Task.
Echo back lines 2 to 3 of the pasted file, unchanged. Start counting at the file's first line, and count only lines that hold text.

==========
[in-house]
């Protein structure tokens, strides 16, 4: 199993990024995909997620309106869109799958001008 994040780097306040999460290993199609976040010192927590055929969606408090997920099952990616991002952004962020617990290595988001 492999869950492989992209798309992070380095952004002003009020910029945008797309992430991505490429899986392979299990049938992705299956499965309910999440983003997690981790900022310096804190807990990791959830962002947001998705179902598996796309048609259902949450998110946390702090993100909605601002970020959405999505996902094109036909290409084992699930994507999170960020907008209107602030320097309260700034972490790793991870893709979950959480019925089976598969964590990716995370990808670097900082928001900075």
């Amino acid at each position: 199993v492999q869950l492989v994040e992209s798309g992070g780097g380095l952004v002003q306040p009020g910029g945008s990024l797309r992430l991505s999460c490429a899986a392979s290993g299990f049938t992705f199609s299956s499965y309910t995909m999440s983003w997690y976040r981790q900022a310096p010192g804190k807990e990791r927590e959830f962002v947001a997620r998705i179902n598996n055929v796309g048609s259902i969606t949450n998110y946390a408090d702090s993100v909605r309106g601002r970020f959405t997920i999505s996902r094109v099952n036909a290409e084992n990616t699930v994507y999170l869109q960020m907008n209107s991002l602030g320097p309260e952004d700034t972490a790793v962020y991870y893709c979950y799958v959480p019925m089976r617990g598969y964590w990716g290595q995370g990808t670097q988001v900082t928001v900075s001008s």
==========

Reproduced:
């Protein structure tokens, strides 16, 4: 199993990024995909997620309106869109799958001008 994040780097306040999460290993199609976040010192927590055929969606408090997920099952990616991002952004962020617990290595988001 492999869950492989992209798309992070380095952004002003009020910029945008797309992430991505490429899986392979299990049938992705299956499965309910999440983003997690981790900022310096804190807990990791959830962002947001998705179902598996796309048609259902949450998110946390702090993100909605601002970020959405999505996902094109036909290409084992699930994507999170960020907008209107602030320097309260700034972490790793991870893709979950959480019925089976598969964590990716995370990808670097900082928001900075």
């Amino acid at each position: 199993v492999q869950l492989v994040e992209s798309g992070g780097g380095l952004v002003q306040p009020g910029g945008s990024l797309r992430l991505s999460c490429a899986a392979s290993g299990f049938t992705f199609s299956s499965y309910t995909m999440s983003w997690y976040r981790q900022a310096p010192g804190k807990e990791r927590e959830f962002v947001a997620r998705i179902n598996n055929v796309g048609s259902i969606t949450n998110y946390a408090d702090s993100v909605r309106g601002r970020f959405t997920i999505s996902r094109v099952n036909a290409e084992n990616t699930v994507y999170l869109q960020m907008n209107s991002l602030g320097p309260e952004d700034t972490a790793v962020y991870y893709c979950y799958v959480p019925m089976r617990g598969y964590w990716g290595q995370g990808t670097q988001v900082t928001v900075s001008s």